Gurkha campaigners continue to fight for the rights of their compatriots in Britain. Photo: Tikendra Dewan, Facebook

The Gurkha justice campaign started in 1990 and reached a pinnacle in 2009 by securing United Kingdom resettlement rights for Gurkha ex-servicemen and their descendants. Since then, many Gurkha families have moved to the UK and settled down. But Gurkhas’ struggles have yet to end.

For the tens of thousands of Gurkhas living in the UK there are many disparities between themselves and their British counterparts, especially in pay, pension, and welfare. Despite doing the same job, the Gurkhas were paid only a fraction of what British soldiers were paid. Many Gurkha veterans feel they are deprived of a dignified life in a rich country that should be able to reward them more fairly.

After the landmark decision of May 21, 2009, many improvements were initiated regarding the pay, pension and welfare of the Gurkhas in anticipation of the Gurkhas’ changed situation. But despite all the changes, there remains such a huge gap in pension and welfare allowances that Gurkha veterans complain they can hardly scrape by – must either rely on working children to support them or dig into savings. The unlucky ones blessed with neither of those options have had to toil on and live with indignity.

The sorry state of the Gurkha veterans has reignited the Gurkha justice campaign again. If the British were not prepared to take care of the Gurkha veterans, why were they permitted to resettle in the UK? The gravest issue pointed out by the Gurkha-related organizations leading the campaign is the pension of those Gurkha veterans who served the British after World War II and before 1994. This problem can be solved by adjusting the pension to a certain level that will be enough for the Gurkha veterans to live a dignified retiring life. After all, they have fought for the British.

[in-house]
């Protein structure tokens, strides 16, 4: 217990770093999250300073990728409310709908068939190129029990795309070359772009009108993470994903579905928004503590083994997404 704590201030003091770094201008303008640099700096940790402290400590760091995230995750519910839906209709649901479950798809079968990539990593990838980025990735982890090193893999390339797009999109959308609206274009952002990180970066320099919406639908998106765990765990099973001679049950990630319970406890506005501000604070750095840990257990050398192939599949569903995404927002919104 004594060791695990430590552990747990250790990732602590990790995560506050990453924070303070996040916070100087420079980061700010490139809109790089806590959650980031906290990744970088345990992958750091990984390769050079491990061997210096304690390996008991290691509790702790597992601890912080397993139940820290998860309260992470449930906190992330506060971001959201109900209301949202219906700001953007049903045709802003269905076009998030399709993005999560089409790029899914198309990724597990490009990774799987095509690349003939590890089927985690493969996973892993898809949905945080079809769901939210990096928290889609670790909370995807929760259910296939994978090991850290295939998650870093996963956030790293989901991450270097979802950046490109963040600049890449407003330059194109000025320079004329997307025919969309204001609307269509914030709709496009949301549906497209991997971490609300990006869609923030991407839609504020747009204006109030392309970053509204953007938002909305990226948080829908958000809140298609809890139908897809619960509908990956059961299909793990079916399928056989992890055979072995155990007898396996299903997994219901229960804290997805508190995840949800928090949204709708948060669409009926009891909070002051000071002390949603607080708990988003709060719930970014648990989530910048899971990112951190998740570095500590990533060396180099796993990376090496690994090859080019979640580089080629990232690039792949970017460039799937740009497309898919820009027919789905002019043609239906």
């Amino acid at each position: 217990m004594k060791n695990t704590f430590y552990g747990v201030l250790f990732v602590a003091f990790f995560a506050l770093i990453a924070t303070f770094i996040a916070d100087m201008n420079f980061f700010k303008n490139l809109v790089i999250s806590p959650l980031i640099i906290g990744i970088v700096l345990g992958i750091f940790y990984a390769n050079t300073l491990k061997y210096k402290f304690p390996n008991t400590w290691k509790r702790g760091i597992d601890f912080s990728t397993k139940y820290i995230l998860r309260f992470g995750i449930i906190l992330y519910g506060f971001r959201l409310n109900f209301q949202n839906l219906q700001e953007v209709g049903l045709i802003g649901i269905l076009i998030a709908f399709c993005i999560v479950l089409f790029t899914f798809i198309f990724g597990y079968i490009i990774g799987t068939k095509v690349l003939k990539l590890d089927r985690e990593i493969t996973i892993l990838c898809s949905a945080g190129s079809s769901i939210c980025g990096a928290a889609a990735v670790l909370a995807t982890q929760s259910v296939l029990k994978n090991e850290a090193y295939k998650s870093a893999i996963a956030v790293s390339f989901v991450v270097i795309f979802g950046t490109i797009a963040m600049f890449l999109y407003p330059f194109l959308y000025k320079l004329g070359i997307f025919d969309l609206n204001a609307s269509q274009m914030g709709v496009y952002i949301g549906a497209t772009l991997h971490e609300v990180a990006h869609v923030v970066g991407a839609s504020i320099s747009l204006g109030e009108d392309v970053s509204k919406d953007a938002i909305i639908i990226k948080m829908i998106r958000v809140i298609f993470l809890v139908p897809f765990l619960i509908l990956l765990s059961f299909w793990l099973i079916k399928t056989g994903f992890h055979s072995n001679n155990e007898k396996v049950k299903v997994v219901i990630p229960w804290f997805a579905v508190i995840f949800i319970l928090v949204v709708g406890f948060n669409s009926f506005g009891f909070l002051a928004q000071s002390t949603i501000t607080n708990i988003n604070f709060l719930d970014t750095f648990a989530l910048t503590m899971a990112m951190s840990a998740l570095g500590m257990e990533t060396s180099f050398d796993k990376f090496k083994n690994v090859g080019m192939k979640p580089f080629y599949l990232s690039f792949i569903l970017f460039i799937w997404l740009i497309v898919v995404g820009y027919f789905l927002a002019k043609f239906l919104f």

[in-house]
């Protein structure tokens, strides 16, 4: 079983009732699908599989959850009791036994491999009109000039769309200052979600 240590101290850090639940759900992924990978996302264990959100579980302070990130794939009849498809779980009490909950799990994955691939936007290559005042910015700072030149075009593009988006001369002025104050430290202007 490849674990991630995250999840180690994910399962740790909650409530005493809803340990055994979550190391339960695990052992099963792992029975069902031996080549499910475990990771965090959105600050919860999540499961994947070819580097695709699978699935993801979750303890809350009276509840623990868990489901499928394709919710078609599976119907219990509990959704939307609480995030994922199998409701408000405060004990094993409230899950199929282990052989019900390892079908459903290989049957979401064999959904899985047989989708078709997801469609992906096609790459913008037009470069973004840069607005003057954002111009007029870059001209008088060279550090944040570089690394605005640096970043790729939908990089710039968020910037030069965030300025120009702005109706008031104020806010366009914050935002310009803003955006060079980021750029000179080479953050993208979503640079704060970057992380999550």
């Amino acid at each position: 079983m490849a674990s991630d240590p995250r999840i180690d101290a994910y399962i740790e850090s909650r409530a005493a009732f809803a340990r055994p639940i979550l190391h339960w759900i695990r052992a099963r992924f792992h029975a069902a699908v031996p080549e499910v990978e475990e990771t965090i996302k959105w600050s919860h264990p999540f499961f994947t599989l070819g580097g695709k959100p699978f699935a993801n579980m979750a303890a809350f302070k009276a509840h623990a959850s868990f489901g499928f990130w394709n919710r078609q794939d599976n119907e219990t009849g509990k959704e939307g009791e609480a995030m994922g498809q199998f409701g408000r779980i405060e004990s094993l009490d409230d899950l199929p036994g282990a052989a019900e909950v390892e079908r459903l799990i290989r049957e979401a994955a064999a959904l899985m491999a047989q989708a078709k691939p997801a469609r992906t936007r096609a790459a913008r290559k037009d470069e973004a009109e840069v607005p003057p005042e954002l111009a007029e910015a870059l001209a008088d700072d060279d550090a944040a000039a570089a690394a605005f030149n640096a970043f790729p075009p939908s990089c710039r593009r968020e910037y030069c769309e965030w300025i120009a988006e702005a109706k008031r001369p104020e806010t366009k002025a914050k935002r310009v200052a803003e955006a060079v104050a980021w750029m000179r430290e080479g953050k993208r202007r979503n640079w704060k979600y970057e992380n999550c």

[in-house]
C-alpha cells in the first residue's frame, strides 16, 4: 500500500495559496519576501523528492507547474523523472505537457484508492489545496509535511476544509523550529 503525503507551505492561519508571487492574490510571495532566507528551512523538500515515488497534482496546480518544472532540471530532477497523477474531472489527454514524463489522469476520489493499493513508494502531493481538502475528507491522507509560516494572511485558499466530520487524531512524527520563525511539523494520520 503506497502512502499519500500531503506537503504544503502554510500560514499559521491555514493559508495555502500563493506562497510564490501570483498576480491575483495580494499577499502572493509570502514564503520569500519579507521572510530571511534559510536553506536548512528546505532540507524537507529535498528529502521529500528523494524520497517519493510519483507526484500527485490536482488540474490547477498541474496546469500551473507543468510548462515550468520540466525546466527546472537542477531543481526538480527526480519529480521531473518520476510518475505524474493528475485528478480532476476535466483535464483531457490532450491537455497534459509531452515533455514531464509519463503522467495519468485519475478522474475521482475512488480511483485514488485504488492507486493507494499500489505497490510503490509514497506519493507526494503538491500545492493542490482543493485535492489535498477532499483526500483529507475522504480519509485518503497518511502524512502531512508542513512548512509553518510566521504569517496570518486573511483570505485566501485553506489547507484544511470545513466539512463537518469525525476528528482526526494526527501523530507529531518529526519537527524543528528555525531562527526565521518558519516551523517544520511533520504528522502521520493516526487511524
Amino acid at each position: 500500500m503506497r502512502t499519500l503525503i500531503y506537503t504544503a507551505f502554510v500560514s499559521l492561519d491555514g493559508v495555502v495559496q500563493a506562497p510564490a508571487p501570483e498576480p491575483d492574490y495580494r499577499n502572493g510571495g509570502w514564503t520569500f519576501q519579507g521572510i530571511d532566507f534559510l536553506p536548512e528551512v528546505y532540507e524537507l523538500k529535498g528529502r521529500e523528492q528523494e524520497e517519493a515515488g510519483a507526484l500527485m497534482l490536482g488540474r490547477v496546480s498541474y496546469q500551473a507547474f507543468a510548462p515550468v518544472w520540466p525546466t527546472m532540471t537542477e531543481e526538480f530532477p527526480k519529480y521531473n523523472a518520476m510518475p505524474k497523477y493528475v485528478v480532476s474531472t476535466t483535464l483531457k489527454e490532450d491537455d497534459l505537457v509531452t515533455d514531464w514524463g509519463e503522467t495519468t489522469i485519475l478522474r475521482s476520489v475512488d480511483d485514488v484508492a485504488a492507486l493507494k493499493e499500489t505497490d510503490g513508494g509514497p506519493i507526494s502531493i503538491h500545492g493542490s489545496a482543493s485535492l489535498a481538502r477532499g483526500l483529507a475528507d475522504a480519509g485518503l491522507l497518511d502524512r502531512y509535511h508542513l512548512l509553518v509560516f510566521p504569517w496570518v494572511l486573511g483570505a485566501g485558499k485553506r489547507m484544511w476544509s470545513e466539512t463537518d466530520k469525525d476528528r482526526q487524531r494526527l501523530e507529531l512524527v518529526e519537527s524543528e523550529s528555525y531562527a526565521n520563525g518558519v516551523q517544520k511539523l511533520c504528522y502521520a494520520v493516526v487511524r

After a lot of noise and demonstration, a special technical committee was formed of representatives of the Gurkhas’ leading organizations, the British Ministry of Defense and Nepal’s London embassy. They have been talking for the last three years. The talks came to an abrupt end this year, on March 7, when Mark Lancaster, the honorable minister of state for the armed forces, finally made a much-anticipated announcement on the ongoing issue. It was all words, no substance.

The British were back to the same old tricks again. They haven’t changed for the last 200 years, why should they now?

For their families, former Gurkhas demand pension treatment equal to that given former British soldiers. Photo: Gyanraj Rai, Facebook

The Gurkha campaigners were utterly disappointed and vehemently rejected the British offer. Having worked hard jockeying for support from the Nepali government and mainstream political party leaders, the Gurkha campaigners were disappointed. They vehemently rejected the British offer.

Their disappointment was understandable. Before the announcement, the British minister had embarked on a four-day official visit to Nepal and had met with all the relevant ministers including the Nepali prime minister. The Gurkha community was hopeful, and expectations were pretty high. The suffering and indignity of the Gurkhas were about to end for good, after all. How naïve they were!

As the saying goes, everything happens with a reason. The Gurkha justice campaign is no exception. Here are the three main reasons why they couldn’t get a favorable result.

The British – The British for the last 200 years in dealing with the Gurkhas have applied the same old tricks  – flattery, trickery and treachery. As far as the British are concerned, the Gurkhas are not only cheap but also dispensable, and they should never be treated equally.